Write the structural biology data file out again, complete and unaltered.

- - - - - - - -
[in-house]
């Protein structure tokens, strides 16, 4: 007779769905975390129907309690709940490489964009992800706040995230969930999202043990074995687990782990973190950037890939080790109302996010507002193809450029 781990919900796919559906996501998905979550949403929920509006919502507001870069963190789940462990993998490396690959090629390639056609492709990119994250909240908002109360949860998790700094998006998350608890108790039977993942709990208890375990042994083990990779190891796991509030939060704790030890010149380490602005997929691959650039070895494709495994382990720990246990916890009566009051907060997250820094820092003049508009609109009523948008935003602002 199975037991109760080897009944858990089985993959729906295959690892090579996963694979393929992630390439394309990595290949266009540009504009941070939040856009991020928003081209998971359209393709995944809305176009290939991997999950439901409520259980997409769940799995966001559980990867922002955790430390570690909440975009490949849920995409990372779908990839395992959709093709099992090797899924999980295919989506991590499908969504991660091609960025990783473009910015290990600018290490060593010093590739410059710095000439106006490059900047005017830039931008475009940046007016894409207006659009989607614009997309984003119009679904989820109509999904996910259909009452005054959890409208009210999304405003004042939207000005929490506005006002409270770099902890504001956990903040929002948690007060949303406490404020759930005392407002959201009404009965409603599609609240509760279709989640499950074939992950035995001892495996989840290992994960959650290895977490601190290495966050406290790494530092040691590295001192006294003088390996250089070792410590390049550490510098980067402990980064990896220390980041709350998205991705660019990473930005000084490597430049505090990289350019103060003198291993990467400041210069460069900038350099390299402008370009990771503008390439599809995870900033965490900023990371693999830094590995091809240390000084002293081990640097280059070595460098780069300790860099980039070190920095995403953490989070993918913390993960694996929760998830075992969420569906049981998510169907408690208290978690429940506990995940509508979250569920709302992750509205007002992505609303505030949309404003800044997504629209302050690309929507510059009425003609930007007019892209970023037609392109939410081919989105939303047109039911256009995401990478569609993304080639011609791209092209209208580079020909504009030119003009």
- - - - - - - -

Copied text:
[in-house]
């Protein structure tokens, strides 16, 4: 007779769905975390129907309690709940490489964009992800706040995230969930999202043990074995687990782990973190950037890939080790109302996010507002193809450029 781990919900796919559906996501998905979550949403929920509006919502507001870069963190789940462990993998490396690959090629390639056609492709990119994250909240908002109360949860998790700094998006998350608890108790039977993942709990208890375990042994083990990779190891796991509030939060704790030890010149380490602005997929691959650039070895494709495994382990720990246990916890009566009051907060997250820094820092003049508009609109009523948008935003602002 199975037991109760080897009944858990089985993959729906295959690892090579996963694979393929992630390439394309990595290949266009540009504009941070939040856009991020928003081209998971359209393709995944809305176009290939991997999950439901409520259980997409769940799995966001559980990867922002955790430390570690909440975009490949849920995409990372779908990839395992959709093709099992090797899924999980295919989506991590499908969504991660091609960025990783473009910015290990600018290490060593010093590739410059710095000439106006490059900047005017830039931008475009940046007016894409207006659009989607614009997309984003119009679904989820109509999904996910259909009452005054959890409208009210999304405003004042939207000005929490506005006002409270770099902890504001956990903040929002948690007060949303406490404020759930005392407002959201009404009965409603599609609240509760279709989640499950074939992950035995001892495996989840290992994960959650290895977490601190290495966050406290790494530092040691590295001192006294003088390996250089070792410590390049550490510098980067402990980064990896220390980041709350998205991705660019990473930005000084490597430049505090990289350019103060003198291993990467400041210069460069900038350099390299402008370009990771503008390439599809995870900033965490900023990371693999830094590995091809240390000084002293081990640097280059070595460098780069300790860099980039070190920095995403953490989070993918913390993960694996929760998830075992969420569906049981998510169907408690208290978690429940506990995940509508979250569920709302992750509205007002992505609303505030949309404003800044997504629209302050690309929507510059009425003609930007007019892209970023037609392109939410081919989105939303047109039911256009995401990478569609993304080639011609791209092209209208580079020909504009030119003009």